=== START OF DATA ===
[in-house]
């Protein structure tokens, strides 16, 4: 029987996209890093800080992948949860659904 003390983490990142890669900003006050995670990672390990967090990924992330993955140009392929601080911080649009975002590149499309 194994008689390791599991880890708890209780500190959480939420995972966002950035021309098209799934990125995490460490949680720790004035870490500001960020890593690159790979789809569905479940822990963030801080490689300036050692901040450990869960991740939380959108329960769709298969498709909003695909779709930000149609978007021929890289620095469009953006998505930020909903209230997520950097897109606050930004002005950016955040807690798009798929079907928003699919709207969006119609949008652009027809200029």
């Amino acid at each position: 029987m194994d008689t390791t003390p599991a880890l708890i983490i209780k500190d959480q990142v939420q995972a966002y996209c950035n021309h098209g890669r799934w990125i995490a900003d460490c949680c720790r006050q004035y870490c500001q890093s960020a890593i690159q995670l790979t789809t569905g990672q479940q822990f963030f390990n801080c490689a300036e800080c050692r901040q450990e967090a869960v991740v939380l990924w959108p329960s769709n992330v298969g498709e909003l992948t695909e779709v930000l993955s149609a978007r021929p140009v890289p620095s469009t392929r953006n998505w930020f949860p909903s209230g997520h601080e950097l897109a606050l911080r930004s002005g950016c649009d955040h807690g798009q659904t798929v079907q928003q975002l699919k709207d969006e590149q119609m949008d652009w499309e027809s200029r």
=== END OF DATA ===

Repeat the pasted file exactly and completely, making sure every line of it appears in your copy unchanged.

[in-house]
């Protein structure tokens, strides 16, 4: 029987996209890093800080992948949860659904 003390983490990142890669900003006050995670990672390990967090990924992330993955140009392929601080911080649009975002590149499309 194994008689390791599991880890708890209780500190959480939420995972966002950035021309098209799934990125995490460490949680720790004035870490500001960020890593690159790979789809569905479940822990963030801080490689300036050692901040450990869960991740939380959108329960769709298969498709909003695909779709930000149609978007021929890289620095469009953006998505930020909903209230997520950097897109606050930004002005950016955040807690798009798929079907928003699919709207969006119609949008652009027809200029």
């Amino acid at each position: 029987m194994d008689t390791t003390p599991a880890l708890i983490i209780k500190d959480q990142v939420q995972a966002y996209c950035n021309h098209g890669r799934w990125i995490a900003d460490c949680c720790r006050q004035y870490c500001q890093s960020a890593i690159q995670l790979t789809t569905g990672q479940q822990f963030f390990n801080c490689a300036e800080c050692r901040q450990e967090a869960v991740v939380l990924w959108p329960s769709n992330v298969g498709e909003l992948t695909e779709v930000l993955s149609a978007r021929p140009v890289p620095s469009t392929r953006n998505w930020f949860p909903s209230g997520h601080e950097l897109a606050l911080r930004s002005g950016c649009d955040h807690g798009q659904t798929v079907q928003q975002l699919k709207d969006e590149q119609m949008d652009w499309e027809s200029r």